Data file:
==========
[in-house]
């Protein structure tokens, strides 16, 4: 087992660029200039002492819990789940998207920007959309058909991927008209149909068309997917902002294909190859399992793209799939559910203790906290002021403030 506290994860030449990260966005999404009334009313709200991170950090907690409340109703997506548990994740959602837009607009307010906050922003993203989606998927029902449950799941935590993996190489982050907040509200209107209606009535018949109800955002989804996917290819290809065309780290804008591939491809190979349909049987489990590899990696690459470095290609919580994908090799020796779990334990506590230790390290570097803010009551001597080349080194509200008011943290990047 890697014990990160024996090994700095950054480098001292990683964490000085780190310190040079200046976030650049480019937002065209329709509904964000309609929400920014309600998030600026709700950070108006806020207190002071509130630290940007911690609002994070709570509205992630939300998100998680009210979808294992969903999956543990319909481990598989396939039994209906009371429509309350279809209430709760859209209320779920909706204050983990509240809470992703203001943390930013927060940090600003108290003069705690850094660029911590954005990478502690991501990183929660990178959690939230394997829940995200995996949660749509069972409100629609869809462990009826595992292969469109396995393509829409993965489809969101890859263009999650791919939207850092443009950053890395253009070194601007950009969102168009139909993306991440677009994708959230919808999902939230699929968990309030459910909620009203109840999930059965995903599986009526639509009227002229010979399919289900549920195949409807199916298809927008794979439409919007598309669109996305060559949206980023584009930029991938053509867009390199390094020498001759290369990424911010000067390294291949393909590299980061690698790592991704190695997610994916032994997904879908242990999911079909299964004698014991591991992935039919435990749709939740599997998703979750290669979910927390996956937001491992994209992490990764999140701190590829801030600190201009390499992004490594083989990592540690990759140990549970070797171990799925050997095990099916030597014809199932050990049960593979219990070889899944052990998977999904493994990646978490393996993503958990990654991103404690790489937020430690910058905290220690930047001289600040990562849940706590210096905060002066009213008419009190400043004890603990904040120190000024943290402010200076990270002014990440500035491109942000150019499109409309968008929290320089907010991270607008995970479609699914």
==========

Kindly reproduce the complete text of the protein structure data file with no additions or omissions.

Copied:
[in-house]
């Protein structure tokens, strides 16, 4: 087992660029200039002492819990789940998207920007959309058909991927008209149909068309997917902002294909190859399992793209799939559910203790906290002021403030 506290994860030449990260966005999404009334009313709200991170950090907690409340109703997506548990994740959602837009607009307010906050922003993203989606998927029902449950799941935590993996190489982050907040509200209107209606009535018949109800955002989804996917290819290809065309780290804008591939491809190979349909049987489990590899990696690459470095290609919580994908090799020796779990334990506590230790390290570097803010009551001597080349080194509200008011943290990047 890697014990990160024996090994700095950054480098001292990683964490000085780190310190040079200046976030650049480019937002065209329709509904964000309609929400920014309600998030600026709700950070108006806020207190002071509130630290940007911690609002994070709570509205992630939300998100998680009210979808294992969903999956543990319909481990598989396939039994209906009371429509309350279809209430709760859209209320779920909706204050983990509240809470992703203001943390930013927060940090600003108290003069705690850094660029911590954005990478502690991501990183929660990178959690939230394997829940995200995996949660749509069972409100629609869809462990009826595992292969469109396995393509829409993965489809969101890859263009999650791919939207850092443009950053890395253009070194601007950009969102168009139909993306991440677009994708959230919808999902939230699929968990309030459910909620009203109840999930059965995903599986009526639509009227002229010979399919289900549920195949409807199916298809927008794979439409919007598309669109996305060559949206980023584009930029991938053509867009390199390094020498001759290369990424911010000067390294291949393909590299980061690698790592991704190695997610994916032994997904879908242990999911079909299964004698014991591991992935039919435990749709939740599997998703979750290669979910927390996956937001491992994209992490990764999140701190590829801030600190201009390499992004490594083989990592540690990759140990549970070797171990799925050997095990099916030597014809199932050990049960593979219990070889899944052990998977999904493994990646978490393996993503958990990654991103404690790489937020430690910058905290220690930047001289600040990562849940706590210096905060002066009213008419009190400043004890603990904040120190000024943290402010200076990270002014990440500035491109942000150019499109409309968008929290320089907010991270607008995970479609699914």